"The distance doesn't matter; only the first step is difficult."~Mme. du Deffand~
From “The Language of Letting Go” by Melody Beattie
One day, my mother and I were working together in the garden. We were transplanting some plants for the third time. Grown from seed in a small container, the plants had been transferred to a larger container; then transplanted into the garden. Now, because I was moving, we were transplanting them again.
Inexperienced as a gardener, I turned to my green-thumbed mother. "Isn't this bad for them?" I asked, as we dug them up and shook the dirt from their roots, "Won't it hurt these plants, being uprooted and transplanted so many times?"
"Oh, no," my mother replied. "Transplanting doesn't hurt them. In fact, it's good for the ones that survive. That's how their roots grow strong. Their roots will grow deep, and they'll make strong plants."
Often, I've felt like those small plants -- uprooted and turned upside down. Sometimes, I've endured the change willingly, sometimes reluctantly, but usually my reaction has been a combination.
Won't this be hard on me? I ask. Wouldn't it be better if things remained the same? That's when I remember my mother's words: That's how the roots grow deep and strong.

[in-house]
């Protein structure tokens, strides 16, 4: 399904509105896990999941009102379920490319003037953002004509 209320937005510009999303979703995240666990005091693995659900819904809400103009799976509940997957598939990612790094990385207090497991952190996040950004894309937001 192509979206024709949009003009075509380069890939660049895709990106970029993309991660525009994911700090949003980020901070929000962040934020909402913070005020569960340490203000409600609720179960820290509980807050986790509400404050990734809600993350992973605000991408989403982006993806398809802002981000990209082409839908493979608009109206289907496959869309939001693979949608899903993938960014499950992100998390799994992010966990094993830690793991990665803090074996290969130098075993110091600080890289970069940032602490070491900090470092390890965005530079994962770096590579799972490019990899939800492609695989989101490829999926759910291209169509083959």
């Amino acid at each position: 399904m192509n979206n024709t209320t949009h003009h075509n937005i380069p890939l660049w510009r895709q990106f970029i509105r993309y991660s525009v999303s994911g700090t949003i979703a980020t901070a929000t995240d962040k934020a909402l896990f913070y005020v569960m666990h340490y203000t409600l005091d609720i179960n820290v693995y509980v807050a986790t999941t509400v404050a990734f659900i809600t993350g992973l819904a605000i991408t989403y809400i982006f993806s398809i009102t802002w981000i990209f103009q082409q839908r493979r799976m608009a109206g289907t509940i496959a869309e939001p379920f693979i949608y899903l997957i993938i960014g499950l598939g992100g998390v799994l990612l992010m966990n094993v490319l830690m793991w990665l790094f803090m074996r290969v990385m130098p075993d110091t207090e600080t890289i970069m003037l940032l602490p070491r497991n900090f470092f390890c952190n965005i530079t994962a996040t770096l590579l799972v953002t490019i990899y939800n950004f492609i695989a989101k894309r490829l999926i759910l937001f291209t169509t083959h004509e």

The following words were written on the tomb of an Anglican bishop in the crypts of Westminster Abbey:
“When I was young and free and my imagination had no limits, I dreamed of changing the world. As I grew older and wiser, I discovered the world would not change, so I shortened my sights somewhat and decided to change only my country. But it too seemed
immoveable.As I grew into my twilight years, in one last desperate attempt, I settled for changing only family, those closest to me, but alas, they would have none of it. And now as I lay on my deathbed, I suddenly realize: If I had only changed myself first, then by example I would have changed my family.
From their inspiration and encouragement, I would then have been able to better my country and, who knows, I may have even changed the world.”
from Chicken Soup for the Soul
Copyright 1996 by Jack Canfield, Mark Victor Hansen & Patty Hansen
Life continually presents us with opportunities for achieving what we desire. "Only the first step is difficult." Each time we sense the possibility of a new direction in our lives, we are being given a chance to grow. Sometimes the first step is a big one; sometimes we start to take it almost without noticing; a dream, a book, a conversation. Sometimes growth may come from not taking what looks like an opportunity. Whatsoever choice we make we can be challenged to grow. "The distance doesn't matter." Our road has many branching paths. What we work and pray for is the ability to see those steps clearly, and the strength to take a difficult first step.
~Author Unknown to me~